Sunday, 11 February 2007

"Emo"... the kids need an emotional fix


Youth is wasted on the young. Free from decrepitude and regret, with a thousand possible lives ahead of them, you'd expect the young to be elated, hopeful, ambitious and dripping with anticipation.

But they're not. The young are choosing to be sad. Reflective. Brooding. Emotional.

And they're not doing it alone. This is not the passive, bedroom-bound emotion of solitude that has forever been a feature of adolescence. Instead this is a shared experience with it's own genre of music, code of behaviours and dress sense. "Emo" is both personal experience and badge of allegiance... performing the same function that Mod, Punk, Goth, Grungehead and Candy Raver have in previous editions of adolecence.


Now the term "Emo" has been hanging round music for a while, but in the last few years it has been given a clear new meaning... the display of strong emotion. And this makes it quite unique as a muscial genre... because "emo" is not defined by a structure or style of music, but simply by the effect it has on the listener. If it evokes strong emotion, it's "emo"... so potentially this is a very large genre. For starters, check out My Chemical Romance, Death Cab for Cutie, Thursday, Jimmy Eat World and Funeral for a Friend. You might also want to explore "screamo" a new sub-genre of "emo".

If you're not sure how you feel about the music, you can take this test to find out whether you're "emo" or not. But if "emo" gets your amygdala popping, then I highly recommend you drag your self-loathing down to Feeling Gloomy... "the UK's only club night that brings you the saddest, most melancholy music known to man". I've been. It's great.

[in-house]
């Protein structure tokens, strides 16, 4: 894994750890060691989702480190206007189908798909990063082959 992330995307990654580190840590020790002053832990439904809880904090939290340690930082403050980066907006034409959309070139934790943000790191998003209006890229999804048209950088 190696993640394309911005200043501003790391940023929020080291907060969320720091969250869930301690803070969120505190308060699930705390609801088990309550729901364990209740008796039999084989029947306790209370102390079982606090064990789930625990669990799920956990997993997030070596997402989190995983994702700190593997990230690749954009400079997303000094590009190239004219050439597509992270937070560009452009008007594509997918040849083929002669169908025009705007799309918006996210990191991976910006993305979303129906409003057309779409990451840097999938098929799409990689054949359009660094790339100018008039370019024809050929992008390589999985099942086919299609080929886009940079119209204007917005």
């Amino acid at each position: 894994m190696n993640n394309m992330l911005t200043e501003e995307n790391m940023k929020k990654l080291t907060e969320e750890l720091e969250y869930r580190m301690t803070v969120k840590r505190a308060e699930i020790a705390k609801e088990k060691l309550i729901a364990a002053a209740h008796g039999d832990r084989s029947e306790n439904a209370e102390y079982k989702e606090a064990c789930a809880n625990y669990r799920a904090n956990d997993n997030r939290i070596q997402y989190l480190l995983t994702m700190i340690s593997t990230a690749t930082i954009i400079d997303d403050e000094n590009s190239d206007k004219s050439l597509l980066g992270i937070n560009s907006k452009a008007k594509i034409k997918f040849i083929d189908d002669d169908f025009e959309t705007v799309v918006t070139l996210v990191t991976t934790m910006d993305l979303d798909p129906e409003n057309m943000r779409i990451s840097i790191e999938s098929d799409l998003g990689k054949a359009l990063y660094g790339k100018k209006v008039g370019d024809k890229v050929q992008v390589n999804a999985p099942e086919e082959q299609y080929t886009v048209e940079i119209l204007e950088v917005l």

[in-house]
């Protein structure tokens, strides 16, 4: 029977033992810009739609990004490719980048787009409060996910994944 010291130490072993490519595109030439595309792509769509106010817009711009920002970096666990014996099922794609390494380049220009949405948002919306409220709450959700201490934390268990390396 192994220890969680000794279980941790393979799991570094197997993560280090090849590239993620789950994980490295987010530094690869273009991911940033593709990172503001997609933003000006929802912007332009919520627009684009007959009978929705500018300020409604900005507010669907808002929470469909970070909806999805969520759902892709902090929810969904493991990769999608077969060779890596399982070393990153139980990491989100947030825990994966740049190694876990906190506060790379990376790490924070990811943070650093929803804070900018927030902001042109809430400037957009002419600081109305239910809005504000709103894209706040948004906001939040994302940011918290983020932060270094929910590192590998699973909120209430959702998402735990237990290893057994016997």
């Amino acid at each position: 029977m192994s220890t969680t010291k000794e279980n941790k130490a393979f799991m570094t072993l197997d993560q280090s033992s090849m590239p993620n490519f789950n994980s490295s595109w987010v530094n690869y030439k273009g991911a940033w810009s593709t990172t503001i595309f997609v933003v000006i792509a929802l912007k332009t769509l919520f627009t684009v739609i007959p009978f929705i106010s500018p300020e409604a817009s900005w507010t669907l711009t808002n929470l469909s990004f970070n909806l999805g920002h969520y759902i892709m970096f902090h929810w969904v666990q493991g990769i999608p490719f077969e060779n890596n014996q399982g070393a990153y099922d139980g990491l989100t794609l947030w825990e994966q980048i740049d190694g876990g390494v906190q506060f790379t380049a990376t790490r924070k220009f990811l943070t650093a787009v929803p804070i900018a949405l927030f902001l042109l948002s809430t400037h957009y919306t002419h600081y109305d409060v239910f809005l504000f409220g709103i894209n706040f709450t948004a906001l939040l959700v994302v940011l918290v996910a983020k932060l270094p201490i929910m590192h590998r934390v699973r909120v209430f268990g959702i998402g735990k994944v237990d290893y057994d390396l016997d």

So if the kids are inviting gloom and sadness upon themselves, then surely brands that want to get close need to shroud themselves in melancholy? Yet I can't think of a single brand that makes "emo ads". Can it really be so hard to get a little brand loyalty out of a glum adolescent?

5 comments:

Nick said...

It's funny - as I was reading your article in admap the first thing that occurred to me was that there are loads of strong brands in popular music who have built themselves on a kind of edifying sadness. It dates back to before EMO - Radiohead do it, The Byrds did it. Even The educated Bees do it. These are consistent, multimillionpound brands who have people travelling across the world to see them.

What is interesting, though, is the arguments you get between fans and non-fans. I love Radiohead and will tell anyone who will listen. Others can’t see how I could like something so “depressing”. Gloomy EMO is partly attractive because it alienates others. I wonder whether the same would be true of an EMO brand?

David Bonney said...

That's a really good thought - i wonder if niche brands could better be defined by who they're not for than who they are for? Actually, that's probably how things work already in most case.. although rather implicitly.

And there's an explicit case of brand definition by alienation... "Yorkie: it's not for girls"... although the real strategy there was to target women... all very confusing!

Thanks for your comment Nick... hope to start blogging again very soon.

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Saurabi said...

I'm not very sure about what is to be an emo.. :S, I had friend but I never try to understand him, he spend much time buying viagra online, on the pc all day... but I think this happends because how's the world right now, I mean everyone have been depressed sometime, Am I right ?
Thanks